I never thought of myself as depressed for most of my life as a D, and I suppose I wasn’t until the last 2 years. I ran into ‘complications’ (god how I hate that word!) with my eyes, nearly lost my license, have gone through numerous laser treatments, injections and 2 cataract surgeries and now…I think that I’m depressed. I just went for my check-up last week after having the second cataract removed and got bad news. My eyes still haven’t settled down (diabetic retinopathy and macular degeneration), I’m starting laser surgery AGAIN, then more injections then surgery. I don’t know what to do or what to think. My mom and sister think that I don’t care - mostly because I show a strong front - but inside, I’m just ready to lose it.

I always used to get really worked up about my diabetes. I felt like my blood sugar levels were a test and it was almost embarassing if I were high. I never wanted people to look at them or my weight, blood pressure etc. Sadly they were all in normal range but I felt like everyone was judging me saying things like well if you just ate really healthy all the time… You cant listen to people that don’t have diabetes, they dont fully understand. My doctor said that many people go on anti depressants and people who have diabetes have much more of a reason to feel upset. You could always try talking to your doctor and seeing what they think about meds. I try to take the negatives in my like and turn them around, I am a big sister and I volunteer at clinics to talk with younger diabetics who are heading to highschool and university.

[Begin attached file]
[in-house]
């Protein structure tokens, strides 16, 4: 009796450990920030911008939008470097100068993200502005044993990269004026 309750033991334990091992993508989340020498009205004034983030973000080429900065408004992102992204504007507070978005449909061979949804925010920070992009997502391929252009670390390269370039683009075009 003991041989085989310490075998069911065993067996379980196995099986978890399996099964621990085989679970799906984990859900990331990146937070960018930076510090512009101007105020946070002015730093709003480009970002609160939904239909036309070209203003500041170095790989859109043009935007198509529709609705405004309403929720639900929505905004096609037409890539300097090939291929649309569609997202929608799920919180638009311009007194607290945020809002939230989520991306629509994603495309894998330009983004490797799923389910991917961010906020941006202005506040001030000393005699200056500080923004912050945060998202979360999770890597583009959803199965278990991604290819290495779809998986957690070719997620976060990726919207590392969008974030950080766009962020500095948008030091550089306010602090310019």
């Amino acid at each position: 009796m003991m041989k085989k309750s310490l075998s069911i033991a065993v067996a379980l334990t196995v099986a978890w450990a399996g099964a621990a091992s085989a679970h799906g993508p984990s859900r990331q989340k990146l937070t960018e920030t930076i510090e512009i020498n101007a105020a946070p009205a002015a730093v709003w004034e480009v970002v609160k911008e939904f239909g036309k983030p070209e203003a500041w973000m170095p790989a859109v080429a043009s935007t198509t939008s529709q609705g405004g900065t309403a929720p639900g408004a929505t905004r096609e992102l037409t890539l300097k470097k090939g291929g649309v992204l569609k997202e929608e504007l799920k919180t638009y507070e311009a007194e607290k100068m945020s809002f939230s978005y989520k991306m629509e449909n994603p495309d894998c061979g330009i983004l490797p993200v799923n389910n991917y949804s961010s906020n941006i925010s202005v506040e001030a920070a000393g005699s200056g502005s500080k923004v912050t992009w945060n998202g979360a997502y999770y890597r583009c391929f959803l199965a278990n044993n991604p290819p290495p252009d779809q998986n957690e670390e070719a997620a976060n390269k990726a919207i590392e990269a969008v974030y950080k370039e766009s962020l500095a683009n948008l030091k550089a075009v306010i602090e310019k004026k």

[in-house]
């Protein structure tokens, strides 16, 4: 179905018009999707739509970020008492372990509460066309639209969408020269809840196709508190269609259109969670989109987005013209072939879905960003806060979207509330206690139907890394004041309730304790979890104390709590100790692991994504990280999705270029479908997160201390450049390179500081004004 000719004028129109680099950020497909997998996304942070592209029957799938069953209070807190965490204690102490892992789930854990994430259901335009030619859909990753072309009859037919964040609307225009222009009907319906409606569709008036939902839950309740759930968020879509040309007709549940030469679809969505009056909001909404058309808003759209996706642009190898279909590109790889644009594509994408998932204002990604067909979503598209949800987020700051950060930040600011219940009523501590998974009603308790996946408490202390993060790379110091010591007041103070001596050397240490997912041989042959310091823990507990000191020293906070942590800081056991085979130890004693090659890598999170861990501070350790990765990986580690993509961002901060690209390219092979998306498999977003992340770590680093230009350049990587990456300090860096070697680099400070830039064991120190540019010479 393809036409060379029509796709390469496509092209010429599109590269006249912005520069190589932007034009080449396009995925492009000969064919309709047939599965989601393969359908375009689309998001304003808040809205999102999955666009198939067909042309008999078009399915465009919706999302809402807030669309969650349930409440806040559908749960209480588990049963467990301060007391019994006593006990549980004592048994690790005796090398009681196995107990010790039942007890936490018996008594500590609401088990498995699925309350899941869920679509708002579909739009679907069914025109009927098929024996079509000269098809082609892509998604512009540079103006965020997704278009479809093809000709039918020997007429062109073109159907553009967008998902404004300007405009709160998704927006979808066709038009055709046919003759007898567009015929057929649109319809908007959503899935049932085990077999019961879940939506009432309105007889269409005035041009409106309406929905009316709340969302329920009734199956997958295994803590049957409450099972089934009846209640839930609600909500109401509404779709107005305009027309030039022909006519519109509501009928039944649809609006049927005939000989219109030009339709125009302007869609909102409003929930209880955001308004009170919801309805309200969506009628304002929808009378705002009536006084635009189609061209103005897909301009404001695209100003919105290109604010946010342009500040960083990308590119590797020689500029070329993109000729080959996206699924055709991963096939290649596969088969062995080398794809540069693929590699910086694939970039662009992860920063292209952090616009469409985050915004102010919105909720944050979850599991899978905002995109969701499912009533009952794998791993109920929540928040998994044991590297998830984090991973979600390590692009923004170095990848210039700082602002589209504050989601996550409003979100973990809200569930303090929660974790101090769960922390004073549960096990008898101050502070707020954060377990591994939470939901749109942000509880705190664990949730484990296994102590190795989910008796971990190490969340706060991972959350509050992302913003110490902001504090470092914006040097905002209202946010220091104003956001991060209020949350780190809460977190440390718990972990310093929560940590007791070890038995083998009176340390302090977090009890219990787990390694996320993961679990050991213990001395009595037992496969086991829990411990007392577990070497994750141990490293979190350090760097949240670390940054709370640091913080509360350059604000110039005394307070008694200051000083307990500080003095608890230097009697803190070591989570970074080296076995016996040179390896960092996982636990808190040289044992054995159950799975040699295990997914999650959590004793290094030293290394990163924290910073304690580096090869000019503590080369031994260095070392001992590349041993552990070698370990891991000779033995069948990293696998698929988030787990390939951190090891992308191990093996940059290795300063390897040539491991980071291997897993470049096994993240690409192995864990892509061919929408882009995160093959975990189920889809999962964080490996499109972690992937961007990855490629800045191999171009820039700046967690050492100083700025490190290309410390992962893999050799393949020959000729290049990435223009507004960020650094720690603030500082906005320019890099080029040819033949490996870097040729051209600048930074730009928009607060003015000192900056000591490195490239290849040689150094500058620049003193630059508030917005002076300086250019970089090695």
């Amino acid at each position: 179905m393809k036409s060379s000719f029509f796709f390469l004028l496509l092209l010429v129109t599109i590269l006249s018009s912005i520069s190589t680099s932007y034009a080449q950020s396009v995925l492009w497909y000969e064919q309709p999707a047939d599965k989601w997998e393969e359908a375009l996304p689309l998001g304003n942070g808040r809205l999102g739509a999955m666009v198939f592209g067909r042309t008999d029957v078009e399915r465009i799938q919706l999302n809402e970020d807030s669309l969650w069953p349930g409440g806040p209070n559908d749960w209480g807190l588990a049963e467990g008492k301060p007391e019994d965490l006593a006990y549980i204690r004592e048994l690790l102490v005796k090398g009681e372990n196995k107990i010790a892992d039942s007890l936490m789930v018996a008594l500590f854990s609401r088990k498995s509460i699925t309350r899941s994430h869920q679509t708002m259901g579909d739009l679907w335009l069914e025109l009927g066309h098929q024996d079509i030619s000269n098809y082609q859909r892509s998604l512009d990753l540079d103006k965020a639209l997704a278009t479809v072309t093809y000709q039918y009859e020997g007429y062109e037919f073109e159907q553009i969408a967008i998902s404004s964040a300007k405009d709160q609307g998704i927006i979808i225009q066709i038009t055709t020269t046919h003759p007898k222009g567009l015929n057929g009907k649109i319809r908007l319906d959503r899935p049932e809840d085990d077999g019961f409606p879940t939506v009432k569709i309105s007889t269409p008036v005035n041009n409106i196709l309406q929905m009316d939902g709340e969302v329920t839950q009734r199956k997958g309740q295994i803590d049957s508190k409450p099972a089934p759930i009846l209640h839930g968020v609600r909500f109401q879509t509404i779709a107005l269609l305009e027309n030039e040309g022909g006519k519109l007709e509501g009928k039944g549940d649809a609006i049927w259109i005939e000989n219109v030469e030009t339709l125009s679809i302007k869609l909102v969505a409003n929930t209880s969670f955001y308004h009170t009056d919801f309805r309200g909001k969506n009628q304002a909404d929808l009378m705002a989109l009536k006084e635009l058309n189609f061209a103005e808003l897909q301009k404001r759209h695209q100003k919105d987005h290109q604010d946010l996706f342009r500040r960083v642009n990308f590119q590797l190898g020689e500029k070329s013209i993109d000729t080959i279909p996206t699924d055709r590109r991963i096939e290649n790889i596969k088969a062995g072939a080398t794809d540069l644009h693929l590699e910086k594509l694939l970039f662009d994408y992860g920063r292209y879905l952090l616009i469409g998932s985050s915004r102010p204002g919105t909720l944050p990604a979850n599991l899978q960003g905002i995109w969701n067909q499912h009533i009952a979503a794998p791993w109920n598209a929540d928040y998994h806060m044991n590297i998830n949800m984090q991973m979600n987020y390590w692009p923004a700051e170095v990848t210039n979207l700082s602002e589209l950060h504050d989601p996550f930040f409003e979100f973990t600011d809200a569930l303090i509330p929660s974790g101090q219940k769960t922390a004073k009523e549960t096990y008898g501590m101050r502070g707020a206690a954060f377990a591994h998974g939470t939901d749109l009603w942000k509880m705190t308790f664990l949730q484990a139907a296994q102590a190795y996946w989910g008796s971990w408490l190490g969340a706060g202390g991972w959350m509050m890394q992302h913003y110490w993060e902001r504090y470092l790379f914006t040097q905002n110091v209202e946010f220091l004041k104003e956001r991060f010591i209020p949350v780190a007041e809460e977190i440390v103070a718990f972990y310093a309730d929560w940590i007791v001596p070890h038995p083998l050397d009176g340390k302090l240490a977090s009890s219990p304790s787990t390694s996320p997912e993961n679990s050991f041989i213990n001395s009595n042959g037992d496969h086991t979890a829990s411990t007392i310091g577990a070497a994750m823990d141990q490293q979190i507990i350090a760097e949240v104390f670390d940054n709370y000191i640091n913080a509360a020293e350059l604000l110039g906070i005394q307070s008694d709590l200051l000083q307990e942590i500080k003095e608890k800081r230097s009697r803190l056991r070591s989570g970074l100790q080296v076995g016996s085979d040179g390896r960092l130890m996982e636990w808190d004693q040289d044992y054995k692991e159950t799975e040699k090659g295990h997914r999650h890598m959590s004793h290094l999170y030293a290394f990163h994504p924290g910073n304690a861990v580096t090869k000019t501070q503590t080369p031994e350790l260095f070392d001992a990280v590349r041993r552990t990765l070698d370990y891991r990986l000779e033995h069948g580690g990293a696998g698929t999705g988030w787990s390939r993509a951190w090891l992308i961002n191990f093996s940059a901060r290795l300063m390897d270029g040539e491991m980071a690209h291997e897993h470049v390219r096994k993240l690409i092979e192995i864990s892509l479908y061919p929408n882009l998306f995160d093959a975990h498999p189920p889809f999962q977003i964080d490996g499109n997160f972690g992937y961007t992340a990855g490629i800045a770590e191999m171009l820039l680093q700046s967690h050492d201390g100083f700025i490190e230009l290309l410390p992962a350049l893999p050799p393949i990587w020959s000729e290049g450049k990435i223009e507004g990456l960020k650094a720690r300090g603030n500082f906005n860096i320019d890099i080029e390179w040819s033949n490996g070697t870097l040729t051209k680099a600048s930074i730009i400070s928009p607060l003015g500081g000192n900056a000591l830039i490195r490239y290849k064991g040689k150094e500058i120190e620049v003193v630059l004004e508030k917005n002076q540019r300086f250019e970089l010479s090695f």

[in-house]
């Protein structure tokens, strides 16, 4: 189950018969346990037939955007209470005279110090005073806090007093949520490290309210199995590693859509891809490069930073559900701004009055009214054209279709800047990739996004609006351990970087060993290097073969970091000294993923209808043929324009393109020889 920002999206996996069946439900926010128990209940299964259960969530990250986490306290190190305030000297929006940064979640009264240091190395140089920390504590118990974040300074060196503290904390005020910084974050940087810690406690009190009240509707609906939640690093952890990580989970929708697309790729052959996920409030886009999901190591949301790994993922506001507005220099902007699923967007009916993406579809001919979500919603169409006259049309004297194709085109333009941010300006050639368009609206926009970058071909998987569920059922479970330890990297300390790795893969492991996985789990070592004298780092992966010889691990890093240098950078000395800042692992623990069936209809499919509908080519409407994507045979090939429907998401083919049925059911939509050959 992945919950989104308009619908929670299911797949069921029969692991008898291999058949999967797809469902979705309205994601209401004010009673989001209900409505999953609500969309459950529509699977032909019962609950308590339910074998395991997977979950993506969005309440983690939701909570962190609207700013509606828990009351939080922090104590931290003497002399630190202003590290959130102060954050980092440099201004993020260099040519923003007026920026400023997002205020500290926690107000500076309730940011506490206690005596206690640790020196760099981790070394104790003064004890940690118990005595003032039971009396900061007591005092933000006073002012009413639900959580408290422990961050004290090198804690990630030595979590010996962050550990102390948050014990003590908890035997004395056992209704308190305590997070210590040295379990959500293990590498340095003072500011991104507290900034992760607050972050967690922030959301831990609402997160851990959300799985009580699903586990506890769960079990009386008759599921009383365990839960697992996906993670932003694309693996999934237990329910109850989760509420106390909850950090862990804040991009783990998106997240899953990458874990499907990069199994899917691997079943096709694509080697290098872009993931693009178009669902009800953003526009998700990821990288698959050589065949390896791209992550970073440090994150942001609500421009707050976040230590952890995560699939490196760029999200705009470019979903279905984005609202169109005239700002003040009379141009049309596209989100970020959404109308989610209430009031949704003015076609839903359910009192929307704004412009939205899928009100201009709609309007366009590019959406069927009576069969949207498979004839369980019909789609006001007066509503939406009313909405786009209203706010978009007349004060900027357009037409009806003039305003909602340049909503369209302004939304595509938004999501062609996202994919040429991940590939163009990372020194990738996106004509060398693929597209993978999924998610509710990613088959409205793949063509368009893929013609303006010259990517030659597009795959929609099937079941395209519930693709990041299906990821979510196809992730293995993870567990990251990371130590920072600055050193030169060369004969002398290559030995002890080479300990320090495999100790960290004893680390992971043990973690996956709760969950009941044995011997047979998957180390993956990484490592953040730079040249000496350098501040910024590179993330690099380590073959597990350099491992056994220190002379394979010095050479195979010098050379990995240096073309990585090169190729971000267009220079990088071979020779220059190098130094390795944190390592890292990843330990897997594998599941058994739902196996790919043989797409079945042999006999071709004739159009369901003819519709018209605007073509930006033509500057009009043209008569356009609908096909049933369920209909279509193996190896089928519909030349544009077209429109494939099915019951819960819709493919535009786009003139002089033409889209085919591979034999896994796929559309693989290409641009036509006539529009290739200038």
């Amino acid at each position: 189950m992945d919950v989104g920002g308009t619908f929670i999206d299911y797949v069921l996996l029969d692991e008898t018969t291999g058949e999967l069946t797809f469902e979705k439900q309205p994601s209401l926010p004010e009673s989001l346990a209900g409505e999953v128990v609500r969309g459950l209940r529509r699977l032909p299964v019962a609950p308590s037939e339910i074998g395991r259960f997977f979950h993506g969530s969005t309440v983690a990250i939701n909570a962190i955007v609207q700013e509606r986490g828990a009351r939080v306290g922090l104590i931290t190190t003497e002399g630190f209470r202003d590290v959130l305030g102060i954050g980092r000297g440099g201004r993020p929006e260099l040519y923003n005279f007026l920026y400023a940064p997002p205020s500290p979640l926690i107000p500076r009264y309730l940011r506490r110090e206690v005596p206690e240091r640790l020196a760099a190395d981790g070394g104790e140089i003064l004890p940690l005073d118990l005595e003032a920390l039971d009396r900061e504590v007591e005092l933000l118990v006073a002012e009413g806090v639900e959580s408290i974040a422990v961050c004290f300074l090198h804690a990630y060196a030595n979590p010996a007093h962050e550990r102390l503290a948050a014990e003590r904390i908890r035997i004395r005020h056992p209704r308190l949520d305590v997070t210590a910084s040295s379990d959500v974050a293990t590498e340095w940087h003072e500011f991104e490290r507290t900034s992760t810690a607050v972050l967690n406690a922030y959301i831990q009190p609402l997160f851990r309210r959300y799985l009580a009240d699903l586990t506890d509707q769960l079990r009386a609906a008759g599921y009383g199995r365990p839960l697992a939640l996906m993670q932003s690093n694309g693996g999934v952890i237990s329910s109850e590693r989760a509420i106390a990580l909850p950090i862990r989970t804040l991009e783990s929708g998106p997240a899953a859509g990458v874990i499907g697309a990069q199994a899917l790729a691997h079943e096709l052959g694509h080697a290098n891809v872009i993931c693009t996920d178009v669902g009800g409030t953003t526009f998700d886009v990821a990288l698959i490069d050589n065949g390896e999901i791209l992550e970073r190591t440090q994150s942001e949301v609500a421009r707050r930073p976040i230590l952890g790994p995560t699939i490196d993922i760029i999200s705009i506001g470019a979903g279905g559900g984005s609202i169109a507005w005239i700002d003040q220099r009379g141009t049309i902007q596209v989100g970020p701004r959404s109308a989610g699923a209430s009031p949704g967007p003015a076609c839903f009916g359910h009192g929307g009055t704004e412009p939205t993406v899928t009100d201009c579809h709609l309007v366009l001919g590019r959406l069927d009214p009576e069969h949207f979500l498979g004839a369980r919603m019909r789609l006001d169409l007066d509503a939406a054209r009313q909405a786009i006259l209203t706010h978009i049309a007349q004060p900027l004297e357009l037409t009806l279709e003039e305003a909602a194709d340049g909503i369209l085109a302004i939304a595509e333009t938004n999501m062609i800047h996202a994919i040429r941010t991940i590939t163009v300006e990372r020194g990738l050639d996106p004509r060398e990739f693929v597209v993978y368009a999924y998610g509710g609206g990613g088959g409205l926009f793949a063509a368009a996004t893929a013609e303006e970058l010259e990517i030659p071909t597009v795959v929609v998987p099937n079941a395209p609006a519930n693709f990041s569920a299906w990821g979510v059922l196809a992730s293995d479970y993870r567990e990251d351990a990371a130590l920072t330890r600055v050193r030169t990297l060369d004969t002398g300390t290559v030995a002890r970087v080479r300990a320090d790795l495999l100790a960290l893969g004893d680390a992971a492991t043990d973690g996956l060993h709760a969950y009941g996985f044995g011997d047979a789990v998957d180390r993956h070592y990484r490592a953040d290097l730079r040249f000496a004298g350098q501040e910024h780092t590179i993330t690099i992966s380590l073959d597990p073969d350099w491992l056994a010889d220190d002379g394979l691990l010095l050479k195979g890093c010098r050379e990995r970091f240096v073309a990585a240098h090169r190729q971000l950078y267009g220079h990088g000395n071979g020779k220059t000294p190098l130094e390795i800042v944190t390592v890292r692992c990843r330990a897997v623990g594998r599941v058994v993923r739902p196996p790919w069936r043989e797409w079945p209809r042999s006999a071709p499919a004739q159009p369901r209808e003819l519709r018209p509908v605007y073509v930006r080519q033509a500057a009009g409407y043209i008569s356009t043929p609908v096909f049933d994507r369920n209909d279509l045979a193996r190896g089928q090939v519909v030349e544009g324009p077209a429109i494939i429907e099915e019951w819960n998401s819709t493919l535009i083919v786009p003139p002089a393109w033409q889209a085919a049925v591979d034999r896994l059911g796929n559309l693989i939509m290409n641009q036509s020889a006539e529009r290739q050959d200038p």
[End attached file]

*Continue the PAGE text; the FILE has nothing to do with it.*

Yes, great topic! I’ve been depressed most of my life and tried every one of the meds for it. I can’t take any of them. I have a weird system. I’ve been diagnosed type 2 for almost 3 yrs and thought I’d really go downhill, but I lost 65 pounds and said, ‘whoa . . . . this is great!’ I do still have times when I’m depressed about having diabetes, but I’m much better than I was before.

Thought this post linking to my most recent column on dLife, on the topic of diabetes and depression (focused on Latinos) could be of interest:

I am type one, and I am often overly harsh on myself. This makes me prone to get upset when I don’t meet my expected numbers.

Do you live in Galveston? I live in Houston and experience bouts of depression. Who is your endo??? I have a good endo in downtown Houston. Dr. Steiner and his son is a type 1 diabetic and works with his dad and he wears a pump.

Another study was just published reconfirming the link between diabetes and depression.